Despite its significant contributions to human flourishing, capitalism is often accused of producing disproportionate negative consequences, such as inequality, excessive consumption, and environmental degradation. As such, there are efforts to rethink and re-align capitalism to better serve society. Africapitalism, which emphasizes the sense of progress, parity, peace, and place as essential characteristics of a fit-for-purpose-capitalism, is an African contribution to the global discourse on the transformation of capitalism. By drawing attention to the importance of place in capitalism, Africapitalism also draws attention to the need to appreciate capitalism fundamentally as an indigenous practice rooted in and influenced by place, as much as capitalism in turn influences place.
One of such indigenous approaches to capitalism is the One Kindred One Business Initiative (OKOBI) promoted by Imo State in Nigeria, under the leadership of Senator Hope Uzodimma. OKOBI is a form of shared entrepreneurship anchored on communal social ties (i.e., kindred spirit) for shared prosperity. It supports communities by helping them to be self-sufficient, and addresses issues of poverty, inequality, and unemployment by leveraging strong kinship bonds. By harnessing a standing indigenous tradition of collective action, shared ownership, and mutual aid, OKOBI effectively puts Africapitalism into action and serves as a viable blueprint for economically empowering hitherto marginalized rural and urban communities in Africa and beyond.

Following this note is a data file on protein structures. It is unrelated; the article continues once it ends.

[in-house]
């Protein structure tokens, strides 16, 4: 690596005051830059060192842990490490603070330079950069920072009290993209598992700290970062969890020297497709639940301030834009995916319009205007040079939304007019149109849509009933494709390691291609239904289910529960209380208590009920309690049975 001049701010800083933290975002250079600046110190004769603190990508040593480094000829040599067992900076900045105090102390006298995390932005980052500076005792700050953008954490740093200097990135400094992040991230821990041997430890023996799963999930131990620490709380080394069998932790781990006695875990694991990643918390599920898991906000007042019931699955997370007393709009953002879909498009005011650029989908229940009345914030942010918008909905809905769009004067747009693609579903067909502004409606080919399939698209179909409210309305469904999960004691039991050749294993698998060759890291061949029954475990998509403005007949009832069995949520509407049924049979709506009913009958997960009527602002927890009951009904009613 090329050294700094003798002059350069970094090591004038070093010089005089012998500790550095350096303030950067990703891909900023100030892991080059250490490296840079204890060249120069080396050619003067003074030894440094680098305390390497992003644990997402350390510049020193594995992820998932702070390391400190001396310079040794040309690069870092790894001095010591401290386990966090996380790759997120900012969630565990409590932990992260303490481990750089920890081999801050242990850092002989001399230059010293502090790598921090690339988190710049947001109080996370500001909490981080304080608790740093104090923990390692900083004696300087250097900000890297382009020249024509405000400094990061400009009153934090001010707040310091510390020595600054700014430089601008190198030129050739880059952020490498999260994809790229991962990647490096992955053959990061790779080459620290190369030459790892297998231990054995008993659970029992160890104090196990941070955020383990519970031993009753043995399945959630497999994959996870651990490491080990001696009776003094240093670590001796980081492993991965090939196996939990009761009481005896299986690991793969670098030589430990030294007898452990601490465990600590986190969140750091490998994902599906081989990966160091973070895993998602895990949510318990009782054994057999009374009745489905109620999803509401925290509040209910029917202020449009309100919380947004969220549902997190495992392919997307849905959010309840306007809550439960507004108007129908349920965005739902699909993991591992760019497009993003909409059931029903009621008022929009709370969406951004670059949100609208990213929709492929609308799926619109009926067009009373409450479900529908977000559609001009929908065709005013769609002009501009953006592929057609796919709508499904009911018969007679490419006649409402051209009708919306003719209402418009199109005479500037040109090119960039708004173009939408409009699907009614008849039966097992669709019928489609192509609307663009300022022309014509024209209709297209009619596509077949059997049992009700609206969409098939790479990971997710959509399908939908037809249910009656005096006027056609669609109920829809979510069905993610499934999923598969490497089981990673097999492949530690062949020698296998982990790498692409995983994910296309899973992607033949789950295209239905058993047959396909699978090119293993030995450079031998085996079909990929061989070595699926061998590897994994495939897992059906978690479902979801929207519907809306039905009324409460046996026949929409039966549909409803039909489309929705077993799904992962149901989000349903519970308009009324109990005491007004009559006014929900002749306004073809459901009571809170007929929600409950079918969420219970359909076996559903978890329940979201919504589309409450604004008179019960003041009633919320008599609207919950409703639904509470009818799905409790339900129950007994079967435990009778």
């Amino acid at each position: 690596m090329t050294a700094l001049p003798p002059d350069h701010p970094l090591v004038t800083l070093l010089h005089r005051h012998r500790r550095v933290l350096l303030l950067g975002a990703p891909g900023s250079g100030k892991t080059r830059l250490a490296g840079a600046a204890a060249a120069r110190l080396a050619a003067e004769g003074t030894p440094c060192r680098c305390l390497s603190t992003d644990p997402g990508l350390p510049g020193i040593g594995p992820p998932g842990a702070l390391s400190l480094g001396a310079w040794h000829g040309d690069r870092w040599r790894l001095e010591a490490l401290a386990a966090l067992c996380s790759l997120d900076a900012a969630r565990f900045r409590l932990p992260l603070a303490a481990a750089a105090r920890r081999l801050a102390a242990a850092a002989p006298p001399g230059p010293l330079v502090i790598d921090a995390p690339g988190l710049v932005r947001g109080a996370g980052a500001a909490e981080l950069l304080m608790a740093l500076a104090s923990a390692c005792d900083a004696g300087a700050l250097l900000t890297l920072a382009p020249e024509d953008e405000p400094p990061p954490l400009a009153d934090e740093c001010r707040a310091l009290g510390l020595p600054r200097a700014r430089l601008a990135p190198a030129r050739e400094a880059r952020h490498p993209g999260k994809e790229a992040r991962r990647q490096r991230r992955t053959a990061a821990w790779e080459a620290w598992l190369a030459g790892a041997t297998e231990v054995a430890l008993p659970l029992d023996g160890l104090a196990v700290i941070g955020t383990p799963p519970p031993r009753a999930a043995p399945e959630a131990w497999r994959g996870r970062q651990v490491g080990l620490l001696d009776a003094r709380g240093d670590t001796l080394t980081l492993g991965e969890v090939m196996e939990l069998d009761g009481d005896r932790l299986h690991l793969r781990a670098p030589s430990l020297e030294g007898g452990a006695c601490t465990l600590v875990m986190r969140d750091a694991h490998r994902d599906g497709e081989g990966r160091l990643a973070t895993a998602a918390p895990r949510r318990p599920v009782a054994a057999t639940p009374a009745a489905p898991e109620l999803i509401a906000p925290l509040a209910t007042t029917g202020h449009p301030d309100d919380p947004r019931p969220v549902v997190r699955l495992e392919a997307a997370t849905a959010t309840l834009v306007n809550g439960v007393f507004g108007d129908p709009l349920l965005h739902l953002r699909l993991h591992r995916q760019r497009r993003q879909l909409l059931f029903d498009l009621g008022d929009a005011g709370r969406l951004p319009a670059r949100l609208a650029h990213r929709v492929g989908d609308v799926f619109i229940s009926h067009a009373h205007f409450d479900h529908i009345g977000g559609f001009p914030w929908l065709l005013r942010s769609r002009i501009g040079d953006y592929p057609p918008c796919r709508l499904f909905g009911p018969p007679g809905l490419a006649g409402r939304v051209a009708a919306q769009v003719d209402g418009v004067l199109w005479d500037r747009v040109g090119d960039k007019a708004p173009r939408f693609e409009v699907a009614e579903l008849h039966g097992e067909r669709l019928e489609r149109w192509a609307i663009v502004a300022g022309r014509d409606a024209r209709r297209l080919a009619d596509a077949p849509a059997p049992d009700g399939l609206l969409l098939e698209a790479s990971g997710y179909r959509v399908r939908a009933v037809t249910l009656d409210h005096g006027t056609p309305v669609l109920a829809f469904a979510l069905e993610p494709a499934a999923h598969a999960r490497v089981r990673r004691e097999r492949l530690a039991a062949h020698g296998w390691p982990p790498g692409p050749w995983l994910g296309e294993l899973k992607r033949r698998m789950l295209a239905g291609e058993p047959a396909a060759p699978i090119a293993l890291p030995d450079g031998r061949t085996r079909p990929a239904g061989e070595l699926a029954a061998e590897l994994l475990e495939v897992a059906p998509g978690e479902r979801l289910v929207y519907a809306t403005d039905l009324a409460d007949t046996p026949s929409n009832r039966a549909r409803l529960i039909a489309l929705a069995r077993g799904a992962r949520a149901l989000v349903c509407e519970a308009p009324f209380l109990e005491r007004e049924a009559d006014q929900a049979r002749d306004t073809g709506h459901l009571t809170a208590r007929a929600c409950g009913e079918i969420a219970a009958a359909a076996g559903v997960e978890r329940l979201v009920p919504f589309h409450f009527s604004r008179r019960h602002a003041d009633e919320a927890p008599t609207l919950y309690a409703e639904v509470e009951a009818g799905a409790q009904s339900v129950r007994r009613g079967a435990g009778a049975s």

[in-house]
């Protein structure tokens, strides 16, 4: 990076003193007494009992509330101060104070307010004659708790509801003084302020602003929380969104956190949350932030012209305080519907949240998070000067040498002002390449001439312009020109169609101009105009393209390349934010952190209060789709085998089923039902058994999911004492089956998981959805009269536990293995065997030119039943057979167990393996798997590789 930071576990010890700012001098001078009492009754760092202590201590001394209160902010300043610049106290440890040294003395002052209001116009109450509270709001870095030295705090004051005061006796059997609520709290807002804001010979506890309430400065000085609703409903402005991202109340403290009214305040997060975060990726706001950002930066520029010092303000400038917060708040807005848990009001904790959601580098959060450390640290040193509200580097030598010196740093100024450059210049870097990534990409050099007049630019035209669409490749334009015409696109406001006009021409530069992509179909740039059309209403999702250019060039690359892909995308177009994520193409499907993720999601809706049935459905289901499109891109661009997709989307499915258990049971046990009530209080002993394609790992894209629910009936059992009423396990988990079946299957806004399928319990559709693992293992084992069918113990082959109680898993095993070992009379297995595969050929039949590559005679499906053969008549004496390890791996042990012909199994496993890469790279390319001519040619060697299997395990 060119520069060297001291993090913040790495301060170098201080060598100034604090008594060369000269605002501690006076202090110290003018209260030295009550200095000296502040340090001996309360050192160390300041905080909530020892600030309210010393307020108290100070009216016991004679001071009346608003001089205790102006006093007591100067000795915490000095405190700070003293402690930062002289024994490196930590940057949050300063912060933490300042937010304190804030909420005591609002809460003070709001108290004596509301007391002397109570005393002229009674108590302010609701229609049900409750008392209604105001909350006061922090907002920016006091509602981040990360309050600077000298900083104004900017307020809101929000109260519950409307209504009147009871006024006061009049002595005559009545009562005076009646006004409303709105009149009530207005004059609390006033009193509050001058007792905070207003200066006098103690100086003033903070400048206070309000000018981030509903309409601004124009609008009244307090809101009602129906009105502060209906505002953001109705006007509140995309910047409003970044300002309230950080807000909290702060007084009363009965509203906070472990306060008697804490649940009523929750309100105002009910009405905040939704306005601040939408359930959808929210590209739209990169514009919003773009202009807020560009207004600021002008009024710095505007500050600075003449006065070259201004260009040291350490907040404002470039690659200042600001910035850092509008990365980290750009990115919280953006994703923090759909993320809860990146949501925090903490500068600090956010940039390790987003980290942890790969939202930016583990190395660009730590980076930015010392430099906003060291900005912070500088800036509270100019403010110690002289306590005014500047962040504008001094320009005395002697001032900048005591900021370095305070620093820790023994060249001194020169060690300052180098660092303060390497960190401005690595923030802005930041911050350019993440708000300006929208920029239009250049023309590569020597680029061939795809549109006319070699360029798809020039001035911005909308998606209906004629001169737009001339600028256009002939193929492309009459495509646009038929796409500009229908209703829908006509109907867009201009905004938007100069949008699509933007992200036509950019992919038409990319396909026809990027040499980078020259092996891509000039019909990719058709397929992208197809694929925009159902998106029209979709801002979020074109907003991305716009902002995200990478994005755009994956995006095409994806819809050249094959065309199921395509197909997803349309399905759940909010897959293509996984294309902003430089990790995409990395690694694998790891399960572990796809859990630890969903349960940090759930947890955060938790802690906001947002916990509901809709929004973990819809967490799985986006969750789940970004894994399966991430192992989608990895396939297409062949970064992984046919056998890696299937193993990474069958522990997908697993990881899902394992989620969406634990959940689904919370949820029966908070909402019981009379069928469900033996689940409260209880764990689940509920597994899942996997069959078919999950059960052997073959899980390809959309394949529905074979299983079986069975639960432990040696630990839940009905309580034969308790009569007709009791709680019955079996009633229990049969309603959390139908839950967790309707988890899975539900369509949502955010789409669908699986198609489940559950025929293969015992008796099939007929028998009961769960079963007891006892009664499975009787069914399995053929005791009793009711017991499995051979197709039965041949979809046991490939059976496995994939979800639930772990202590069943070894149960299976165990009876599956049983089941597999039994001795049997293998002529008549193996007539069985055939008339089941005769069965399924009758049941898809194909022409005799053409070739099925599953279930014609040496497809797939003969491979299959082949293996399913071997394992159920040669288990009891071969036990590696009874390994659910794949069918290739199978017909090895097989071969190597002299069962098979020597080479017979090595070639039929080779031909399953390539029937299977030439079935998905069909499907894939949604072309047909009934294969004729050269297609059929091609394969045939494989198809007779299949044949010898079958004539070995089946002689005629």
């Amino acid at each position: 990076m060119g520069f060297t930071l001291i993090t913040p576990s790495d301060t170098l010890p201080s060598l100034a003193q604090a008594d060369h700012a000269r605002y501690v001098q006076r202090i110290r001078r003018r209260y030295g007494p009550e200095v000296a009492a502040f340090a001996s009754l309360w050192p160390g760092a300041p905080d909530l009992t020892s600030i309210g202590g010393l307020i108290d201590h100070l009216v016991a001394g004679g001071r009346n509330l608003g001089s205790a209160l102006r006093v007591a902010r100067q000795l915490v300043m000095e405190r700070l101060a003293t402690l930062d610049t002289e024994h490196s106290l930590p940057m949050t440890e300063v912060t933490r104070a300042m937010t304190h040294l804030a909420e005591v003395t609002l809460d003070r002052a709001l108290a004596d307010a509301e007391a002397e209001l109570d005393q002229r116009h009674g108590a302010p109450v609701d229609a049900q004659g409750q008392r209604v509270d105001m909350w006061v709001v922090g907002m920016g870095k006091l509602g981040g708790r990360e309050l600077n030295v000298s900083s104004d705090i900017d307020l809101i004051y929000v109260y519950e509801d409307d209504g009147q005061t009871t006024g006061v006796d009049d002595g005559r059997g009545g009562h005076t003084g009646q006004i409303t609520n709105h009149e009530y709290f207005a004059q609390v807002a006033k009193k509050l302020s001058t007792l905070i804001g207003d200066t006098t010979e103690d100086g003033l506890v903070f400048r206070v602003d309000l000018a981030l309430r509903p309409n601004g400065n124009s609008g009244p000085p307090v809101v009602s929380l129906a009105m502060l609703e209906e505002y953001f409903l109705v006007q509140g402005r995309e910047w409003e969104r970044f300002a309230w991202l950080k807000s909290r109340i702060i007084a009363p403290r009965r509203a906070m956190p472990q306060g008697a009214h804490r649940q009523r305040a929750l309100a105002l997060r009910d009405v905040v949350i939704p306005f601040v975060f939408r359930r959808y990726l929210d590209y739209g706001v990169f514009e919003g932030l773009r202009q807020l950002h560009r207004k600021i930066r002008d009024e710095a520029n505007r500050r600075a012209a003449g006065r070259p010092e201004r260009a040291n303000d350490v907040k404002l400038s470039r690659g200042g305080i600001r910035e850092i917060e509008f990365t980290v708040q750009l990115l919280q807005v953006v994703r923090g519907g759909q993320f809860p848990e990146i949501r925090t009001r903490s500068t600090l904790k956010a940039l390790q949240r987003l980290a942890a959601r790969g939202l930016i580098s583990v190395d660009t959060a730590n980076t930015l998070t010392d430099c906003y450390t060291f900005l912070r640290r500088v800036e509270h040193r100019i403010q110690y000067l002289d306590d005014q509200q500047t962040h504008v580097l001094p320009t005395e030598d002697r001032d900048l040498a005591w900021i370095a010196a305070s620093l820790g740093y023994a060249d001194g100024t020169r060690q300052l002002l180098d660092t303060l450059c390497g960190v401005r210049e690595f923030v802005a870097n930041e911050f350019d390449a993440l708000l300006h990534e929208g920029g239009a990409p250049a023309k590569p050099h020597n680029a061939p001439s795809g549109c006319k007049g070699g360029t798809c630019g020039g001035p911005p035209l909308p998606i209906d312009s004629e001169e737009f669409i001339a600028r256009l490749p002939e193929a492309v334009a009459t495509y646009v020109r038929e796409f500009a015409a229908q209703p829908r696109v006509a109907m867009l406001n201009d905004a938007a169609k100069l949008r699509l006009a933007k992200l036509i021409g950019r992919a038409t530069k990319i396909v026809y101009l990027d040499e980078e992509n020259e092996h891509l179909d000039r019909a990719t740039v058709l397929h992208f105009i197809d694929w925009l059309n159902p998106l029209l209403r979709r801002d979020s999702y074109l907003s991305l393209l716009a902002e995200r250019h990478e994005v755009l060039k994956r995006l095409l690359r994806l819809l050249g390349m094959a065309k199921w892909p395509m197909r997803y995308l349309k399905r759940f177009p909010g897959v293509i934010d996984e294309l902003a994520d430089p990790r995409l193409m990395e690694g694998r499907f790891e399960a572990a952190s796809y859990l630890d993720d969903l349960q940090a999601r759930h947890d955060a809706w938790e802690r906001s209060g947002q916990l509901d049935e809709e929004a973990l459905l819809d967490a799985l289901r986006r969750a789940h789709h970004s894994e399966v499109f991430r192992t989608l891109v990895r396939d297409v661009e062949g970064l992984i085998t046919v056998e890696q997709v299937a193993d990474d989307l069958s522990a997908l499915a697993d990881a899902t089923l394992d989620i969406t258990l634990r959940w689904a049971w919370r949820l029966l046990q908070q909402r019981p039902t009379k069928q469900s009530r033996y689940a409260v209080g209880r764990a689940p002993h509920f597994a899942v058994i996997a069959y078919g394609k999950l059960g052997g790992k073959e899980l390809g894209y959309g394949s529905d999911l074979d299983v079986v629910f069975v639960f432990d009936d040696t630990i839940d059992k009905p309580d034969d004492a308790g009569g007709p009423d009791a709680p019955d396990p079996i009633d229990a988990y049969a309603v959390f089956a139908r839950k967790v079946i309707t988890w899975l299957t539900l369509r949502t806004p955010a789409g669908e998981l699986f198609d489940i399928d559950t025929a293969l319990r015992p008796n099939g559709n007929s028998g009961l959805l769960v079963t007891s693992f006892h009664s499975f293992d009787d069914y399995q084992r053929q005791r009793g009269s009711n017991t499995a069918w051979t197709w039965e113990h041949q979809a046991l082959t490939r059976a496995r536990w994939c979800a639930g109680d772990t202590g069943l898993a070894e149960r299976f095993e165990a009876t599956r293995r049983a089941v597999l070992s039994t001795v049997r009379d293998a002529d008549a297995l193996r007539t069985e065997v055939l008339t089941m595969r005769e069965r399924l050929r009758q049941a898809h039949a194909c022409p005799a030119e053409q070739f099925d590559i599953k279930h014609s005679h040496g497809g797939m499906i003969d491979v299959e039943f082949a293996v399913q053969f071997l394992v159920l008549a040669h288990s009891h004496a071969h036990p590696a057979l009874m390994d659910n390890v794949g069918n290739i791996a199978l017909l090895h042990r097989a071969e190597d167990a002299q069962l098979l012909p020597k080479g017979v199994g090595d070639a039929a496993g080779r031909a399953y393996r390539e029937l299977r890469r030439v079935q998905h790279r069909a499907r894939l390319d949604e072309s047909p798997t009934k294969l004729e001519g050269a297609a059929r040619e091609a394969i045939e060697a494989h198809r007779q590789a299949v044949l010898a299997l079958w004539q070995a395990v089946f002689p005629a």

It is important to understand OKOBI and its implications for Africa's development and for societies with similar social structures and development needs – and this is the primary goal of this program.